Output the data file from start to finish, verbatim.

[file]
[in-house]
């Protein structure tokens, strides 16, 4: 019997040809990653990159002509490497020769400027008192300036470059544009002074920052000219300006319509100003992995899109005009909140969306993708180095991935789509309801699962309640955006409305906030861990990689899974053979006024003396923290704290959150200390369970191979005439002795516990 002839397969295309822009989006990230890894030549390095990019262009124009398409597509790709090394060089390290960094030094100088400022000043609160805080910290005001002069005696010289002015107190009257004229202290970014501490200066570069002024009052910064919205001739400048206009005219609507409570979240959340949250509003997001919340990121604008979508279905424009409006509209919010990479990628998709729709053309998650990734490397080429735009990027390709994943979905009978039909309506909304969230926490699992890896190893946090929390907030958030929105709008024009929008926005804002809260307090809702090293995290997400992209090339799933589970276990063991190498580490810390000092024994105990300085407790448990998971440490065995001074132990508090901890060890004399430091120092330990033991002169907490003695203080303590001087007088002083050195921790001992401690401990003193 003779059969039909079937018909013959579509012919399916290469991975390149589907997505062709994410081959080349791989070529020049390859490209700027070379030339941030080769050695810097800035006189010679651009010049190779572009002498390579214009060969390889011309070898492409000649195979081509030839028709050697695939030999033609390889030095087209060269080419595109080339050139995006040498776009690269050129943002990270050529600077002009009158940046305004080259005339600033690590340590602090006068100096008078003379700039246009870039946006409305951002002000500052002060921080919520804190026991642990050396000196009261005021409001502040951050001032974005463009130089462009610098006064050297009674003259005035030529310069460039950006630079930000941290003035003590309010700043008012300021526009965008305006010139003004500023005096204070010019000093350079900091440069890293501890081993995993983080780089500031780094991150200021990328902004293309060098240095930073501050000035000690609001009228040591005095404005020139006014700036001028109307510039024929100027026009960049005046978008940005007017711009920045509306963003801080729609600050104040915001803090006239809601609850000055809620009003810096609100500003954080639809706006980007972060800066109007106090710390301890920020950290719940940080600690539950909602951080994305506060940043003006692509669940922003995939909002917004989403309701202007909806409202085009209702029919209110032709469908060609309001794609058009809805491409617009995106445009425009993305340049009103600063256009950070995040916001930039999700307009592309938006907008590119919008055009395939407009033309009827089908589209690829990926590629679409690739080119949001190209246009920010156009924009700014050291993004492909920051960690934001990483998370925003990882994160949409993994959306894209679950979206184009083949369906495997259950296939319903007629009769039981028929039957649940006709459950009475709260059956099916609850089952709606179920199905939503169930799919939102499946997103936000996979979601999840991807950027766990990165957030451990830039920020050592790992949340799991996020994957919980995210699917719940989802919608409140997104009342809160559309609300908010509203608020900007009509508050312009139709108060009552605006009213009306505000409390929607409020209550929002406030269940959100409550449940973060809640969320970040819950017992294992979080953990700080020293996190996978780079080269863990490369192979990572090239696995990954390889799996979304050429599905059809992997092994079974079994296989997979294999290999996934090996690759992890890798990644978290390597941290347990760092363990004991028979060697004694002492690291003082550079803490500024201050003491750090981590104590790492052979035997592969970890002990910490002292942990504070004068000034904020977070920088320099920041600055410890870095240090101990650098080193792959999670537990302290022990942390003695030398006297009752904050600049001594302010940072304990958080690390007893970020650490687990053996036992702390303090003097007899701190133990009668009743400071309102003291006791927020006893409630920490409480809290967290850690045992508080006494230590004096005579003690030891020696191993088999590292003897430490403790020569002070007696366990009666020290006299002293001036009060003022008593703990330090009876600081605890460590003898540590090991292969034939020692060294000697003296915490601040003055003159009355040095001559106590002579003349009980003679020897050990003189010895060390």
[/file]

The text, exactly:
[in-house]
């Protein structure tokens, strides 16, 4: 019997040809990653990159002509490497020769400027008192300036470059544009002074920052000219300006319509100003992995899109005009909140969306993708180095991935789509309801699962309640955006409305906030861990990689899974053979006024003396923290704290959150200390369970191979005439002795516990 002839397969295309822009989006990230890894030549390095990019262009124009398409597509790709090394060089390290960094030094100088400022000043609160805080910290005001002069005696010289002015107190009257004229202290970014501490200066570069002024009052910064919205001739400048206009005219609507409570979240959340949250509003997001919340990121604008979508279905424009409006509209919010990479990628998709729709053309998650990734490397080429735009990027390709994943979905009978039909309506909304969230926490699992890896190893946090929390907030958030929105709008024009929008926005804002809260307090809702090293995290997400992209090339799933589970276990063991190498580490810390000092024994105990300085407790448990998971440490065995001074132990508090901890060890004399430091120092330990033991002169907490003695203080303590001087007088002083050195921790001992401690401990003193 003779059969039909079937018909013959579509012919399916290469991975390149589907997505062709994410081959080349791989070529020049390859490209700027070379030339941030080769050695810097800035006189010679651009010049190779572009002498390579214009060969390889011309070898492409000649195979081509030839028709050697695939030999033609390889030095087209060269080419595109080339050139995006040498776009690269050129943002990270050529600077002009009158940046305004080259005339600033690590340590602090006068100096008078003379700039246009870039946006409305951002002000500052002060921080919520804190026991642990050396000196009261005021409001502040951050001032974005463009130089462009610098006064050297009674003259005035030529310069460039950006630079930000941290003035003590309010700043008012300021526009965008305006010139003004500023005096204070010019000093350079900091440069890293501890081993995993983080780089500031780094991150200021990328902004293309060098240095930073501050000035000690609001009228040591005095404005020139006014700036001028109307510039024929100027026009960049005046978008940005007017711009920045509306963003801080729609600050104040915001803090006239809601609850000055809620009003810096609100500003954080639809706006980007972060800066109007106090710390301890920020950290719940940080600690539950909602951080994305506060940043003006692509669940922003995939909002917004989403309701202007909806409202085009209702029919209110032709469908060609309001794609058009809805491409617009995106445009425009993305340049009103600063256009950070995040916001930039999700307009592309938006907008590119919008055009395939407009033309009827089908589209690829990926590629679409690739080119949001190209246009920010156009924009700014050291993004492909920051960690934001990483998370925003990882994160949409993994959306894209679950979206184009083949369906495997259950296939319903007629009769039981028929039957649940006709459950009475709260059956099916609850089952709606179920199905939503169930799919939102499946997103936000996979979601999840991807950027766990990165957030451990830039920020050592790992949340799991996020994957919980995210699917719940989802919608409140997104009342809160559309609300908010509203608020900007009509508050312009139709108060009552605006009213009306505000409390929607409020209550929002406030269940959100409550449940973060809640969320970040819950017992294992979080953990700080020293996190996978780079080269863990490369192979990572090239696995990954390889799996979304050429599905059809992997092994079974079994296989997979294999290999996934090996690759992890890798990644978290390597941290347990760092363990004991028979060697004694002492690291003082550079803490500024201050003491750090981590104590790492052979035997592969970890002990910490002292942990504070004068000034904020977070920088320099920041600055410890870095240090101990650098080193792959999670537990302290022990942390003695030398006297009752904050600049001594302010940072304990958080690390007893970020650490687990053996036992702390303090003097007899701190133990009668009743400071309102003291006791927020006893409630920490409480809290967290850690045992508080006494230590004096005579003690030891020696191993088999590292003897430490403790020569002070007696366990009666020290006299002293001036009060003022008593703990330090009876600081605890460590003898540590090991292969034939020692060294000697003296915490601040003055003159009355040095001559106590002579003349009980003679020897050990003189010895060390």